A Perfect Picture for Mackenzie

Beth Dalby


Mackenzie Peterson loves school. “She has so many friends there,” says her mother, Stephanie. “They keep her very busy, and the school does its best to include her in everything.” As the mother of a developmentally disabled child, she appreciates every effort made to treat her daughter like other members of her class. Stephanie has learned that true inclusion means not trying to treat everyone the same, but accepting Mackenzie for who she is.

School Picture Day is exciting for the Peterson family, as it is for most of us. But, it also brings challenges. “Mackenzie functions at about the level of a nine-month-old,” explains Stephanie. “Getting a good photograph is never easy.”

On Picture Day at Mackenzie’s school, Prairie View Elementary in Holmen, Wisconsin, Stephanie was pleased to see that Amanda Stolt, the Lifetouch photographer whose efforts the previous year had left a lasting impression, was again taking pictures. When she and her colleague, Jessica Lynch, began working with Mackenzie, Stephanie says they were so kind. One of the most memorable moments for Stephanie was when Jessica simply said, “You show us what works for you and Mackenzie, and we’ll work with that.”

Among more than 30 images taken, there was one of Mackenzie grinning, kind of biting her lip with her teeth. Stephanie says, “I wanted that one. That’s her thing right now. I want to remember that she did that when she was eight years old.”

“We really cared about what the mom wanted,” says Amanda. “This was about wanting to capture who this child is.” Jessica added, “We were really excited to get the best possible portrait of Mackenzie.”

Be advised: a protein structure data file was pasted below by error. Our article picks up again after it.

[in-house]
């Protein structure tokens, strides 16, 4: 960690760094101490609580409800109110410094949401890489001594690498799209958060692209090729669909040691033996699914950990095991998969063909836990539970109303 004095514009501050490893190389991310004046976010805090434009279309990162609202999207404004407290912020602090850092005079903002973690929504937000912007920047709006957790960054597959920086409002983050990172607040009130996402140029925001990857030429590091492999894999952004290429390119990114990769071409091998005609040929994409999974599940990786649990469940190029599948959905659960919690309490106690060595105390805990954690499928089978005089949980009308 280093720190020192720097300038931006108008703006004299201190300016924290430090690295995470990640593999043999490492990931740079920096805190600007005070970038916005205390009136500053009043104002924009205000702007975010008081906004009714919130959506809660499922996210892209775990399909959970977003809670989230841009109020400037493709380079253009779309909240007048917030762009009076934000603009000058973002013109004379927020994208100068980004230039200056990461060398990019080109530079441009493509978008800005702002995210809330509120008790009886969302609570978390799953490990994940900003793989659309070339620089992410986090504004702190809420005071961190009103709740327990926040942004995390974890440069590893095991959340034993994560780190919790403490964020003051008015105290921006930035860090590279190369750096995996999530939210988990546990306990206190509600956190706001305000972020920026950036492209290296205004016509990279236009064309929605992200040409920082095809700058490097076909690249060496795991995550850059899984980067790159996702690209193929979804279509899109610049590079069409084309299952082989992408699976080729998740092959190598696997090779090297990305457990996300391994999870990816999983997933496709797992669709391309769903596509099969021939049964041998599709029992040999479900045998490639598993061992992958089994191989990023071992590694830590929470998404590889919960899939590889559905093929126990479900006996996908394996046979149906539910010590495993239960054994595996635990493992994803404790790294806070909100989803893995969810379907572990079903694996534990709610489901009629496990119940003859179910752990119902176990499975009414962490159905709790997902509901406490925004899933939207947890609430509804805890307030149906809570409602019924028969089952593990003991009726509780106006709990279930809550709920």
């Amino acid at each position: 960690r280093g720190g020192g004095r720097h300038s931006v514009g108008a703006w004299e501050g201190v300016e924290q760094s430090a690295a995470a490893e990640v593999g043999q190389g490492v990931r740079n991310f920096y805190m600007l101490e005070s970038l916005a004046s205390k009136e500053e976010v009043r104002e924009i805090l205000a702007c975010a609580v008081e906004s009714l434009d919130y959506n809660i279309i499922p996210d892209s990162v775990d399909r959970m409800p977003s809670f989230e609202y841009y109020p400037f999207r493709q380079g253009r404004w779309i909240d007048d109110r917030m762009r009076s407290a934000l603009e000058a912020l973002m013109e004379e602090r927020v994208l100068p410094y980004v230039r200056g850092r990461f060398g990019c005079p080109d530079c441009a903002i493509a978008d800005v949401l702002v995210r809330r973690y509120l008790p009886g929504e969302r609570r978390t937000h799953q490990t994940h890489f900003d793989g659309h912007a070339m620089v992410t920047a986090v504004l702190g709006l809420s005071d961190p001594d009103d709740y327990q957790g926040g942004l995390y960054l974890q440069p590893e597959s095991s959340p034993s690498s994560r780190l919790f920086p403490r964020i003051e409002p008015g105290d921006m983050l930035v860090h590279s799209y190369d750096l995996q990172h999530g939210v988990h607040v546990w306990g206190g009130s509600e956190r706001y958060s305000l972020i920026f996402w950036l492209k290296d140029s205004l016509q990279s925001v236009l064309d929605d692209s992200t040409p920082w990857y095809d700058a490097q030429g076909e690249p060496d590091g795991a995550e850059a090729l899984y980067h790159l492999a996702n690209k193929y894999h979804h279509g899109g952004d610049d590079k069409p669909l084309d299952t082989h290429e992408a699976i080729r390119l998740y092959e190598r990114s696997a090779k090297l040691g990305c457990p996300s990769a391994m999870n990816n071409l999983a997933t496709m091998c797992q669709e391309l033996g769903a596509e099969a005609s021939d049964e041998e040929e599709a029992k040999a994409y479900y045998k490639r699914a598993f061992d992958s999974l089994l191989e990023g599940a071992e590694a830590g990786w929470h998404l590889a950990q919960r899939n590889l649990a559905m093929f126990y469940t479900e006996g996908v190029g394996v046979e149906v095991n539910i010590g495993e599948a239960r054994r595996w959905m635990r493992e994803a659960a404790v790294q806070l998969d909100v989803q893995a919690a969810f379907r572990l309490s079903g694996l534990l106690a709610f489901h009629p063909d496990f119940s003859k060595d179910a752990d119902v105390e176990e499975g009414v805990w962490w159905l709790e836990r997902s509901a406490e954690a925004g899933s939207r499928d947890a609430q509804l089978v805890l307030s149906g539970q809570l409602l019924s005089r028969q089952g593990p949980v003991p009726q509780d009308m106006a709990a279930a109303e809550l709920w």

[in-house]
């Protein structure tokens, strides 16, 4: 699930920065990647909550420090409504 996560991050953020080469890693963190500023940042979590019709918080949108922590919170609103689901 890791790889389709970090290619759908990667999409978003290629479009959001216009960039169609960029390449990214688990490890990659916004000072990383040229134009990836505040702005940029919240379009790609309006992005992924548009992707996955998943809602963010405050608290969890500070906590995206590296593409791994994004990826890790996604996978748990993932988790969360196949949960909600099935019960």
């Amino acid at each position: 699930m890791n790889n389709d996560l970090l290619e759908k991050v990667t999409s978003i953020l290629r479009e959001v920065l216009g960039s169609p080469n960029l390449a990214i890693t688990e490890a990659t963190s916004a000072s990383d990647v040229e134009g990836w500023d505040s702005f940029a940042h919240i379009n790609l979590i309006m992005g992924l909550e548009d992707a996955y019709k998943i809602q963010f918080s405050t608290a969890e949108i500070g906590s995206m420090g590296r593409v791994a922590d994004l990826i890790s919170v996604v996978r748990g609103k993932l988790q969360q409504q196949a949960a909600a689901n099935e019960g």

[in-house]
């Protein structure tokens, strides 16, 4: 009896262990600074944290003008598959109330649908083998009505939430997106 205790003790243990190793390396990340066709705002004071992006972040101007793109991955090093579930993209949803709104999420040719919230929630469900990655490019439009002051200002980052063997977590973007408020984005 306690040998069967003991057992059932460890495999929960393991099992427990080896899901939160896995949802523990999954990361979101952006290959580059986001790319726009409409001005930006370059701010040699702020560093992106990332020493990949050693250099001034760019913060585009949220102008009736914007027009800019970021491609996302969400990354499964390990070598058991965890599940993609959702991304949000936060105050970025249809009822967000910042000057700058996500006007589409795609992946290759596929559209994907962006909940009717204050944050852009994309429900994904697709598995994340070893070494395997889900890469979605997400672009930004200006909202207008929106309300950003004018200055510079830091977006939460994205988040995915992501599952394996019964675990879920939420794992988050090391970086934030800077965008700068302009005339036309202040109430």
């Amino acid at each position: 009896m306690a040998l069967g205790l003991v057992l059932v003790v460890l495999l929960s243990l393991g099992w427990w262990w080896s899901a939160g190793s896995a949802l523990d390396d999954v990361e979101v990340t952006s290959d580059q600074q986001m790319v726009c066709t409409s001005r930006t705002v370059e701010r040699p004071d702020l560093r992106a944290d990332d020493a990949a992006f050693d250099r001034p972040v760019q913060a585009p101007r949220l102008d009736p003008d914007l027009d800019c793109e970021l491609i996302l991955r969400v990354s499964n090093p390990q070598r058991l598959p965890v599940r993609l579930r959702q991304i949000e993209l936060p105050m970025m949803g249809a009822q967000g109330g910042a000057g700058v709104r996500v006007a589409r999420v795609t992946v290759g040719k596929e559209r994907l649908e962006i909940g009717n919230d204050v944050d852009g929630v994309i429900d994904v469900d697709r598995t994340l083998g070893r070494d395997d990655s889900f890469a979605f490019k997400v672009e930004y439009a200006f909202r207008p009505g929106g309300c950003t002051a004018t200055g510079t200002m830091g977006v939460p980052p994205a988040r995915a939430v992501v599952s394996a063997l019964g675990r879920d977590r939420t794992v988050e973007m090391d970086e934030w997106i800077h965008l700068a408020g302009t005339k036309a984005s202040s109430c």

Prairie View’s principal, Dr. Patrice Tronstad, was pleased to learn about Mackenzie’s successful Picture Day, but not surprised. “That’s why we work with Lifetouch,” she says. “Their people go that extra mile. For them, it’s never an assembly line.”

Stephanie and her husband, Patrick, have a wall in their home devoted to their children’s school portraits. For the first time ever, a school picture of Mackenzie has been added to the family portrait wall. “And,” Stephanie says, “we’re giving her picture for holiday gifts.”

Stephanie Peterson was so grateful to Lifetouch photographers Amanda Stolt and Jessica Lynch that she wrote Lifetouch to thank them. “I wanted to say, ‘I appreciate that you took the time to do what works for Mackenzie, rather than trying to make Mackenzie do what works for you.’”

I want to take a minute to let you know how pleased I am with the wonderful photographers that took pictures at my daughter’s school.

My daughter Mackenzie is in the second grade, is developmentally disabled, nonverbal and uses a wheelchair. We were the last ones to arrive to be photographed, and it was time that pictures were supposed to be completed. I thought the photographers might be tired from taking pictures all day and anxious to get on the road, as I heard they had a two-hour drive home. But that was not the case at all. They stayed on, taking countless pictures of my daughter, trying to get just one really good image.

Mackenzie wears glasses, and isn’t very good at holding her head still, so it was very difficult to get a photo of her without glare from her glasses. The photographers were very sensitive to that, and let me try her in some different poses to get just the right angle. Mackenzie also doesn’t smile very easily, and they let me get down on the floor in front of her with her favorite toys to try to get a smile. They joined in as well.

I’ve had Amanda on Picture Day in the past, and she has always been so great and so patient in helping me try to get a good school photo of Mackenzie. Jessica was obviously newer, but she was the one taking Mackenzie’s picture this time, and she was so kind, sensitive and patient, too. I just want you to be aware of how happy I am with these two ladies, and how much it means to this mom to have had that extra time to try to get a nice, “normal” school photo of my daughter. Please pass my feedback on to them so they know what a great job they are doing.


Stephanie Peterson